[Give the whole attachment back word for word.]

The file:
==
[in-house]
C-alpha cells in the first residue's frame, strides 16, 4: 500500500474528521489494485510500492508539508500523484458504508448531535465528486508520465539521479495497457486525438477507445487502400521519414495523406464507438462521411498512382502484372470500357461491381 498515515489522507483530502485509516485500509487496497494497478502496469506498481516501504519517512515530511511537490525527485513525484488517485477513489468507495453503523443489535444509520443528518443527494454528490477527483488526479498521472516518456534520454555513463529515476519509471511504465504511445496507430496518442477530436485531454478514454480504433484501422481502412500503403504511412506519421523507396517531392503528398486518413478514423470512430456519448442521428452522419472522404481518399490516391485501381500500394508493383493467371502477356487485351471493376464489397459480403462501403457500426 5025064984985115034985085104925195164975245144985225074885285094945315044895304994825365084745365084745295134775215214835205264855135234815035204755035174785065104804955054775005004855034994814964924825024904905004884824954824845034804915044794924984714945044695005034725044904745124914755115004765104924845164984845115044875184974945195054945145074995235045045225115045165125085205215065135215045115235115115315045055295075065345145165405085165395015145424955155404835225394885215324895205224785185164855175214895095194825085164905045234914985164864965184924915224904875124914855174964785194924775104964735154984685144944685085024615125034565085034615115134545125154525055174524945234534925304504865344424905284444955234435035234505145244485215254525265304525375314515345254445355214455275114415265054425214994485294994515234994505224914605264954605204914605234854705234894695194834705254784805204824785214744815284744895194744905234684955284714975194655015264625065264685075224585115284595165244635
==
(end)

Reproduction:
[in-house]
C-alpha cells in the first residue's frame, strides 16, 4: 500500500474528521489494485510500492508539508500523484458504508448531535465528486508520465539521479495497457486525438477507445487502400521519414495523406464507438462521411498512382502484372470500357461491381 498515515489522507483530502485509516485500509487496497494497478502496469506498481516501504519517512515530511511537490525527485513525484488517485477513489468507495453503523443489535444509520443528518443527494454528490477527483488526479498521472516518456534520454555513463529515476519509471511504465504511445496507430496518442477530436485531454478514454480504433484501422481502412500503403504511412506519421523507396517531392503528398486518413478514423470512430456519448442521428452522419472522404481518399490516391485501381500500394508493383493467371502477356487485351471493376464489397459480403462501403457500426 5025064984985115034985085104925195164975245144985225074885285094945315044895304994825365084745365084745295134775215214835205264855135234815035204755035174785065104804955054775005004855034994814964924825024904905004884824954824845034804915044794924984714945044695005034725044904745124914755115004765104924845164984845115044875184974945195054945145074995235045045225115045165125085205215065135215045115235115115315045055295075065345145165405085165395015145424955155404835225394885215324895205224785185164855175214895095194825085164905045234914985164864965184924915224904875124914855174964785194924775104964735154984685144944685085024615125034565085034615115134545125154525055174524945234534925304504865344424905284444955234435035234505145244485215254525265304525375314515345254445355214455275114415265054425214994485294994515234994505224914605264954605204914605234854705234894695194834705254784805204824785214744815284744895194744905234684955284714975194655015264625065264685075224585115284595165244635